AFC South Preview: Futures for Titans, Colts in 2023-24

AFC South Preview: Futures for Titans, Colts in 2023-24 article feature image

Photo by Scott Taetsch/Getty Images. Pictured: Derrick Henry & Ryan Tannehill (Titans)

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Jacksonville Jaguars

Reasons for Optimism: Free from Urban Meyer's shackles, Trevor Lawrence showed major growth in Year 2. He more than doubled his touchdown rate, going from 2.0% as a rookie to 4.3% last season. He cut his interception rate in half, from 2.8% to 1.4%. He increased his yards per attempt by a full yard (from 6.0 to 7.0) and his completion rate went from 59.6% to 66.3%.

Most importantly, he led the Jaguars to a 9-8 record — a six-win improvement from 2021.

General manager Trent Baalke has surrounded Lawrence with one of the best skill-position groups in the league, with Travis Etienne at running back, Calvin Ridley, Christian Kirk and Zay Jones at wide receiver, and Evan Engram at tight end.

Like Lawrence in Year 1 under head coach Doug Pederson, career-best seasons also came from Kirk, Jones and Engram, which bodes well for Ridley, who's easily the most talented of the bunch.

The defense remains a work in progress, but it should produce more sacks this season after finishing fourth in pressure rate (25.1%) but 27th in sack rate (5.5%) in 2022, according to Pro Football Reference.

Causes for Concern: Not one offensive lineman on the Jacksonville roster graded out above average at their position last season.

Right guard Brandon Scherff got $30 million guaranteed and proceeded to have, by far, the worst, most injury-riddled year of his career; he's no sure thing to bounce back at age 32.

Center Luke Fortner, a 2022 third-round pick, was one of the worst centers in the league as a rookie, ranking 34th of 36 qualifiers at PFF.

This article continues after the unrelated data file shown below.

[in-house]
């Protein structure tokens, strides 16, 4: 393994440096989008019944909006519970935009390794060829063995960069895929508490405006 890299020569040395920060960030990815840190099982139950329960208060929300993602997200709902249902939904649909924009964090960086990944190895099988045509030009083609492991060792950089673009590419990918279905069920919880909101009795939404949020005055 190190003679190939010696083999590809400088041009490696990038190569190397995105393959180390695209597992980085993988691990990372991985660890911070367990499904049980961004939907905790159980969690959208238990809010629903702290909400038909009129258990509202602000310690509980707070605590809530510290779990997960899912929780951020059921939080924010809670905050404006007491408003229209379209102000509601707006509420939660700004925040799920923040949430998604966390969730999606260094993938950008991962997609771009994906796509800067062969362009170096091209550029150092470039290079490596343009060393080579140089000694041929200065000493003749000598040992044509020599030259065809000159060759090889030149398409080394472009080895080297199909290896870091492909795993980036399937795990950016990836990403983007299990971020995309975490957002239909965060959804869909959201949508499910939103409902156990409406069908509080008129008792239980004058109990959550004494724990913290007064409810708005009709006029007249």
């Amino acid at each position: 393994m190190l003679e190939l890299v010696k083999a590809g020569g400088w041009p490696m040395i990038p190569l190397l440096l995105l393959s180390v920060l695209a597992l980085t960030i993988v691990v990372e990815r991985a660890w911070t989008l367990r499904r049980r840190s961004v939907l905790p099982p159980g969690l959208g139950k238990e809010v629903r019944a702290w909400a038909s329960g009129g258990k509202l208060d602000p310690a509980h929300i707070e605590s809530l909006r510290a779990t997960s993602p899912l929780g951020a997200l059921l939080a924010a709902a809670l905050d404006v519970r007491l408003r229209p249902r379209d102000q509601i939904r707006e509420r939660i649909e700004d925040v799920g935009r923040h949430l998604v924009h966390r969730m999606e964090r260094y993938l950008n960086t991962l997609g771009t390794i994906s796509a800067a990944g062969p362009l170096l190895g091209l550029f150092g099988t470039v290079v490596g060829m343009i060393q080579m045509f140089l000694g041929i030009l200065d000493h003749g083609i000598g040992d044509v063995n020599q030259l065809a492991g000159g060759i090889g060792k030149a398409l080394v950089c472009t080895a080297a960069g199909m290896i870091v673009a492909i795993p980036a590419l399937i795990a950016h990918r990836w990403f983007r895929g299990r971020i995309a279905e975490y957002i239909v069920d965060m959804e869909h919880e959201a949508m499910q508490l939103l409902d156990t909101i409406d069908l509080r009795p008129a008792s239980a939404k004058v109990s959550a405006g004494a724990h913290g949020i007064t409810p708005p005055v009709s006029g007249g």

Left tackle Cam Robinson is coming off a torn meniscus and will serve a four-game suspension to start the year for use of performance-enhancing drugs. In Robinson’s absence, the team will turn to Walker Little, a 2021 second-round pick who regressed in Year 2 and allowed a pressure on 10% of his pass-blocking snaps this preseason.

Meanwhile, rookie No. 27 overall pick Anton Harrison’s career hasn't gotten off to a great start. He injured his shoulder a couple weeks into camp and has been playing with a harness ever since.

While the pass rush should be better than last year at converting pressures into sacks, the pass defense as a whole is still a concern after it clocked in at No. 30 in DVOA last season.

Josh Allen remains the only established pass rusher on the outside.

Arden Key, who according to PFF was second on the team with 44 pressures last season, is now with the Titans.

Last year’s No. 1 overall pick, Travon Walker, registered only 3.5 sacks in 15 games last season and needs to take a big Year 2 leap to avoid the bust label.

Cornerbacks Tyson Campbell, Darious Williams and Tre Herndon all struggle in man coverage, which limits what defensive coordinator Mike Caldwell can do pressure-wise.

Still, Baalke didn’t address the edge rusher position until late in Round 4 and didn’t address the secondary until late in Round 5. If I'm a Jags fan, I'm uncomfortable with so few changes having been made to a bottom-three pass defense.

That's especially true because the Jags are unlikely to enjoy the pristine injury luck they had last season, finishing with the second-fewest Adjusted Games Lost, per Football Outsiders.

Outlook: The Jags' strengths at the skill positions obscure their weaknesses everywhere else. I see them as neck-and-neck with the Titans in the race for the AFC South, but I think they're still a year away from being as good of a real football team as they are a fantasy football team.

Future: None

Tennessee Titans

Reasons for Optimism:Mike Vrabel is 4-1 toward the over on win totals and was on his way to 5-0 before a cluster of insurmountable injuries turned a 7-3 start into a 7-10 finish.

Despite the optics of an 0-7 finish, four of those games were one-score losses (which tend to regress to .500 over time), and a fifth was a meaningless game they punted by resting Derrick Henry.

They should have much better injury luck this season after finishing with the third-most Adjusted Games Lost (128.6) in 2022, including the most on defense (85.6). 

The front seven is loaded with talent — Jeffery Simmons, Denico Autry, Teair Tart, Arden Key, Harold Landry and Azeez Al-Shaair, to name a few.

Kevin Byard is still one of the best all-around safeties in the league, and Amani Hooker is one of the best safeties in coverage.

Third-year cornerback Kristian Fulton came into his own down the stretch, allowing a 48.8% catch rate and 5.5 yards per target over his final eight games.

Sean Murphy-Bunting was signed in free agency following a strong 2022 campaign with the Bucs in which he allowed a 55.0% catch rate and 4.3 yards per target.